c. Budget allotted to each objective or product: Ask your marketer how much budget to allot to each product or service. You can define which product is your bread and butter and should get more attention, and then ask the experts how that can be accomplished.

d. A/B test landing pages: Check if a few landing pages can be tested to see which one performs better.

B. Execution Phase

Google ads execution

Most of the questions should be covered in the Strategy Phase of your campaign. Executive phase is generally reserved for careful and meticulous implementation of the defined strategy.

If, however, you have some important information to share with your campaign manager, feel free to share it. After all, the idea is to achieve YOUR business goals.

All said and done, do respect the process, and try to gather and share all the information you have as early as possible, so that your campaigns can be launched timely.

After ads are launched, Google Ads take time to gather data and use machine learning to enable your ads to run optimally, so it is important that marketers allow each campaign its due time to achieve its potential.

Over time, your digital ads manager will tweak the ads, budgets, bids, keywords, etc. to ensure that your ads are performing on par or better than the industry averages.

C. What to Ask in Campaign Audit Phase

Google ads audit

Know how close you’re getting to your business objectives and how you can improve your marketing strategy and execution to improve results.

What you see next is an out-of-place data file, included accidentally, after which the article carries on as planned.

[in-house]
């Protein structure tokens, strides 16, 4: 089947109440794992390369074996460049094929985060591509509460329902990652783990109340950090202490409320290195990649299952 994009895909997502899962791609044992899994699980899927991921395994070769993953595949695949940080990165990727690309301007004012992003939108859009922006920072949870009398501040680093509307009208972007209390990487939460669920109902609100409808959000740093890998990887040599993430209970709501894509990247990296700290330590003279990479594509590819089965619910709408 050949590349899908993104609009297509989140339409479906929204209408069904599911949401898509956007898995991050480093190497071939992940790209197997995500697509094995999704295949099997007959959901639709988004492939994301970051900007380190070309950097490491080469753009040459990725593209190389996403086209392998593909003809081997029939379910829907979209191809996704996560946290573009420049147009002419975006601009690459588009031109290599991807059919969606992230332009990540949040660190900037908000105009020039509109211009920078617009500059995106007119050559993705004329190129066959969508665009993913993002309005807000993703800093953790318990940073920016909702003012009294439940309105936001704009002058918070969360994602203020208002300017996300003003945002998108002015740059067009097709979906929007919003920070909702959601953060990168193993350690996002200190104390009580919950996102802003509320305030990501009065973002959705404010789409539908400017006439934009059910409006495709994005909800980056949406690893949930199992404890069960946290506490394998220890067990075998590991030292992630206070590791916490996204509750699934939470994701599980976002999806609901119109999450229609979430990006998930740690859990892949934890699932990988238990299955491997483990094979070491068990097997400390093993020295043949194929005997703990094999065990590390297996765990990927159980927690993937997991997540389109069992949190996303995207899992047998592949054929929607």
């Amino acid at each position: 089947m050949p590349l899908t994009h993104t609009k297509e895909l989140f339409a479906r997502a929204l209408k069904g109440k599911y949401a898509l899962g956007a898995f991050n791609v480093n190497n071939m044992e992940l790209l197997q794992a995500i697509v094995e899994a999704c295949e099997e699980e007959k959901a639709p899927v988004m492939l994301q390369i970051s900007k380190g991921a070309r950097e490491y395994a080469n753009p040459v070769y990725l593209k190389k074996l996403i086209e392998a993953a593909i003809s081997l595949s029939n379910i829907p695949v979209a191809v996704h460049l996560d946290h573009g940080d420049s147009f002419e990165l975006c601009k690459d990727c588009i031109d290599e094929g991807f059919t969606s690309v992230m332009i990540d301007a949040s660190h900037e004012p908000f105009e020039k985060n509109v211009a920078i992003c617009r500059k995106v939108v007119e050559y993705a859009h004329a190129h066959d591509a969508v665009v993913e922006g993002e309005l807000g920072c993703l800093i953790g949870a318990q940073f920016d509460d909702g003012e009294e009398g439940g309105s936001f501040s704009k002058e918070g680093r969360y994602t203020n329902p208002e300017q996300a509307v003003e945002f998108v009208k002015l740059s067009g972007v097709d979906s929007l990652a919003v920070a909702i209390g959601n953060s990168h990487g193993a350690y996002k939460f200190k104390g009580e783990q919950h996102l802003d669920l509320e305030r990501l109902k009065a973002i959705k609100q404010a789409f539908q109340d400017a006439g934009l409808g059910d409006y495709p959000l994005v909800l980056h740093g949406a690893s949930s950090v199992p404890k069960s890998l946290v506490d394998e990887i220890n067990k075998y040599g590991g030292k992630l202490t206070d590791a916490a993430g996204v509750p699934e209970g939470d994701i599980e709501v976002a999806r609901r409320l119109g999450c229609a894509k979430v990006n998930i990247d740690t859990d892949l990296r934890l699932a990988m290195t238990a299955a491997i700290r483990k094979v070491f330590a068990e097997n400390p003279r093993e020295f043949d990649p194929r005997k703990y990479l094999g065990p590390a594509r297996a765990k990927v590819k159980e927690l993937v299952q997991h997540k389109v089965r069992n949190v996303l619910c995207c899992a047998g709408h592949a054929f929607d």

In the audit phase, your digital marketing manager will collect data of how ads have performed over time. They will share campaign reports with you with any suggestions they may have about the campaign’s focus, budget, landing pages and conversions.

Here are some questions you can ask your campaign manager in this phase:

a. How have your campaigns performed in relation to a previous period? This will help you understand if there has been any change in how the campaigns have performed or how your users behaved from one period to another. Pay attention to your campaign’s Impressions, Clicks, CTR, CPC, and Conversions, depending on what your campaign’s objective is.

b. What is your impression share? This metric shows how much share of impressions that you are eligible for were captured by your campaigns. In simple terms, it shows what share of online users who searched for your products were you able to show your ads to. Here, anything about 40-50% is reasonable. If your impression share is less than this, ask your campaign managers how it can be improved.

c. Are you able to bid on all the relevant Keywords? At times, campaigns managers have to bid on cheaper keywords at the expense of more relevant but expensive keywords. Ask your digital manager for the list of keywords that are excluded due to low bids, and ask about the available options to include them in the campaign.

d. Google recommended budget: After studying your ads, Google recommends a budget for each campaign in your ad setup. This budget is ideal to capture a good market search share. Ask your campaign manager if you should follow that recommendation to a T or if there’s any scope of adjustment in the budget.

e. Landing page A/B testing results: Check which landing pages performed better, and use that template for all similar campaigns.

These questions will help you keep up with how your Paid Search campaigns are set, executed and improved over time.

Digital marketing is dynamic and it needs regular audit and attention to give a desired ROI. Your digital marketing partners will be happy to answer your questions, as it will help them streamline your campaigns.

Always stay informed and keep your campaign managers informed about your business goals and information, so that the campaigns work in alignment with your business objectives and goals.